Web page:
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Hiring a Jew Who Has Not Recited Habdala Since the Previous Shabbat
 
Halacha forbids performing Melacha (activity forbidden on Shabbat) on Saturday night, even after Shabbat has concluded, until one has made a verbal declaration formally ending the Shabbat observance. Meaning, one may not perform Melacha on Mosa’eh Shabbat until he recites Habdala, recites the words, “Baruch Ha’mabdil Ben Kodesh Le’hol,” or recites “Ata Honantanu” in Arbit. A person who did not make any such recitation is forbidden from doing Melacha through Tuesday. The prohibition does not extend into Wednesday, since at that point the week becomes associated with the coming Shabbat, as opposed to the previous Shabbat.

An interesting question arises as to whether one may hire the services of a non-observant Jew who presumably has not recited Habdala (or the other recitations mentioned above) since the previous Shabbat. For example, may a person hire a non-observant taxi driver to drive him somewhere on Mosa’eh Shabbat, Sunday, Monday or Tuesday? Seemingly, since it is forbidden for the driver to perform Melacha through Tuesday, it would be forbidden to hire him to perform Melacha on one’s behalf. For that matter, may an employer hire a Jewish worker who does not observe Shabbat and thus, in all likelihood, does not recite Habdala, and is therefore forbidden from performing Melacha from Mosa’eh Shabbat through Tuesday?

This question was addressed by Rabbi Eliezer Waldenberg (Israel, 1915-2006), in his work Sitz Eliezer. He cites some authorities who advise a person in this situation to extend the wish of “Shabua Tob” (“Have a good week”) to the non-observant Jew, so that he will then respond, “Shabua Tob.” This response, according to some views, qualifies as a formal declaration of the end of Shabbat, and thus suffices to permit one to perform Melacha. Thus, for example, a person who takes a taxi driven by a non-observant Jew should wish the driver “Shabua Tob” before entering the car, so that the driver will respond and then be allowed to perform Melacha.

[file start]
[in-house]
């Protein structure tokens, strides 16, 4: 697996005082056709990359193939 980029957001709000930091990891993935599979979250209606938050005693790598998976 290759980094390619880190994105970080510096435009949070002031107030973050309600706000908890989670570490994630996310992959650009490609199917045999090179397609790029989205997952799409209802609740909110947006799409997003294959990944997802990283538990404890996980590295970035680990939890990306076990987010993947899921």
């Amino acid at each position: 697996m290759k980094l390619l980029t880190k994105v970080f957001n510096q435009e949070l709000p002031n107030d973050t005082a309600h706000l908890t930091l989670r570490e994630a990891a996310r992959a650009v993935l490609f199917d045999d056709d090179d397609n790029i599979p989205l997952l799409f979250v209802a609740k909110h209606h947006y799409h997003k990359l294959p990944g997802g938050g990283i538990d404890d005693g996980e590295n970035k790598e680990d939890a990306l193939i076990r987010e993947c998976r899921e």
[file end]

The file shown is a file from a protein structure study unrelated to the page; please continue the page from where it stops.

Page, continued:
Rav Waldenberg himself, however, disagrees with this view, noting that the “Shabua Tov” greeting does not relate in any way to the theme of Habdala, the distinction between Shabbat and the weekday. In his view, wishing somebody “Have a good week” does not suffice to permit one to perform Melacha.

After a lengthy and thorough analysis of this issue, Rabbi Waldenberg concludes that it is permissible to hire a non-observant Jew who did not recite Habdala, though for an entirely different reason. Rabbi Waldenberg establishes that the prohibition against performing Melacha before reciting Habdala applies only to somebody who intends to recite Habdala. If a person does not observe the Misvot and therefore does not plan on reciting Habdala, then although he is certainly guilty of neglecting a Misva, he is not bound by the prohibition against performing Melacha after Shabbat. Since he does not anticipate reciting Habdala, his failure to do so has no effect upon his status with respect to Melacha after Shabbat. Rav Waldenberg draws an analogy to the prohibition against eating in the morning before reciting Shaharit. Despite this prohibition, it is permissible to serve breakfast to a non-observant Jew who can be presumed not to have prayed Shaharit that morning. Since the non-observant Jew has no intention of praying Shaharit, the prohibition against eating before praying does not pertain to him. Similarly, Rav Waldenberg asserts, a person who does not plan on reciting Habdala is not included in the prohibition against performing Melacha before Habdala, and one may therefore hire his services even though he has not recited Habdala.

Summary: Although one may not perform Melacha after Shabbat before he recites Habdala (or some other formal declaration of the end of Shabbat), it is permissible to hire the services of a non-observant Jew, even though he can be presumed not to have recited Habdala.